Date of Degree
Graduate Thesis - Open Access
College of Veterinary Medicine
Department of Basic Sciences
This study used rag1-/- mutant zebrafish, which lack functional T and B lymphocytes, to investigate whether innate immune cells from vaccinated mutant zebrafish demonstrate enhanced survival compared to phagocytes from naïve mutant fish. Edwardsiella ictaluri, an economically significant aquatic pathogen and the causative agent of enteric septicemia of catfish (ESC), was used for the trials. Quantification of live bacteria from sampled kidneys was accomplished via colony counts, luminescence readings, and differential DNA extractions using Ethidium Monoazide (EMA) and Propidium Monoazide (PMA) followed by qPCR. There was a general trend of less bacteria in vaccinated mutant fish. Additionally, the mortality in the vaccinated fish was less than the naïve group, suggesting that the vaccinated fish are better able to withstand the bacteria load. Giemsa-stained cytospins showed E. ictaluri exclusively within macrophages from sampled kidneys, suggesting that the macrophages are the critical site of pathogenesis in rag1-/- zebrafish.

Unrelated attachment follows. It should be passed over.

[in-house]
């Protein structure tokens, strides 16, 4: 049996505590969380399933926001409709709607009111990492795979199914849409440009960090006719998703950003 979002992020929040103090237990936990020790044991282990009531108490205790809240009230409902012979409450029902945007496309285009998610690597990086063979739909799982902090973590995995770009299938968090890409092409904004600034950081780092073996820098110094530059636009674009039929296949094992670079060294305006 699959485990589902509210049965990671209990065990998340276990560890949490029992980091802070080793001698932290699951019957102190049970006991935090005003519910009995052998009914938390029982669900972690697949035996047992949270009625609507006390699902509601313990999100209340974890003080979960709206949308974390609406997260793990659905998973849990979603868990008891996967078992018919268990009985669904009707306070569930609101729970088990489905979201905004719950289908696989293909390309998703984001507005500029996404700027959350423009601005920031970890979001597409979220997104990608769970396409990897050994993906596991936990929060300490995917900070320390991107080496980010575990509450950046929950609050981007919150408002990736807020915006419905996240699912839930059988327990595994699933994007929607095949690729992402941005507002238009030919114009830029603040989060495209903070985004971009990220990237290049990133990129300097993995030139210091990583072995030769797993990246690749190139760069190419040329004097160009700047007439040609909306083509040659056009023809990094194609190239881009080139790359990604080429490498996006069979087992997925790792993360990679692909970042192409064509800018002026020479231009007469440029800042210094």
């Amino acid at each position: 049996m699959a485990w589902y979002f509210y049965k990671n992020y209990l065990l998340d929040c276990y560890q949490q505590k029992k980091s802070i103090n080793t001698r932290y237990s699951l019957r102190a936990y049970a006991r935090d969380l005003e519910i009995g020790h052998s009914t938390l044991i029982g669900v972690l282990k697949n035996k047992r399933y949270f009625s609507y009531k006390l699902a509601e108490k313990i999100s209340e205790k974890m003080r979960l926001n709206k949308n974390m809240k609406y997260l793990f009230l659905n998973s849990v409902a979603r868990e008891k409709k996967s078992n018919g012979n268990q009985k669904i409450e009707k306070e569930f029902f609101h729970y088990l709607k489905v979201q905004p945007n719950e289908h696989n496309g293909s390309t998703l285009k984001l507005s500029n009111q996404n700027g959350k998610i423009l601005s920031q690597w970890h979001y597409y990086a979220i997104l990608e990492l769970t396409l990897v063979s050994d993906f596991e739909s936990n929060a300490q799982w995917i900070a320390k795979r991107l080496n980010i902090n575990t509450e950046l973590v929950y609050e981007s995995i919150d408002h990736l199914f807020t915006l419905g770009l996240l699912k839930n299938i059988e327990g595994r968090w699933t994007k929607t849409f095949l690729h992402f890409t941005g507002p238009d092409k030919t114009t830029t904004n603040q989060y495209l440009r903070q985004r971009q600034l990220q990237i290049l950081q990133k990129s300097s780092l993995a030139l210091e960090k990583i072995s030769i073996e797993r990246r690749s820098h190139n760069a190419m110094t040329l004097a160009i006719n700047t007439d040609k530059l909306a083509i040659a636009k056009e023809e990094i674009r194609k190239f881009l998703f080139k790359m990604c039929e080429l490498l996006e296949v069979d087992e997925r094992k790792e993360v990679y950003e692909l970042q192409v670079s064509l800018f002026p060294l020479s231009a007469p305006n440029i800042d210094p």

Varner, Casey Janine, "In vivo comparison of Edwardsiella ictaluri survival in kidneys of vaccinated and naÏve rag1-/- zebrafish" (2012). Theses and Dissertations MSU. 2673.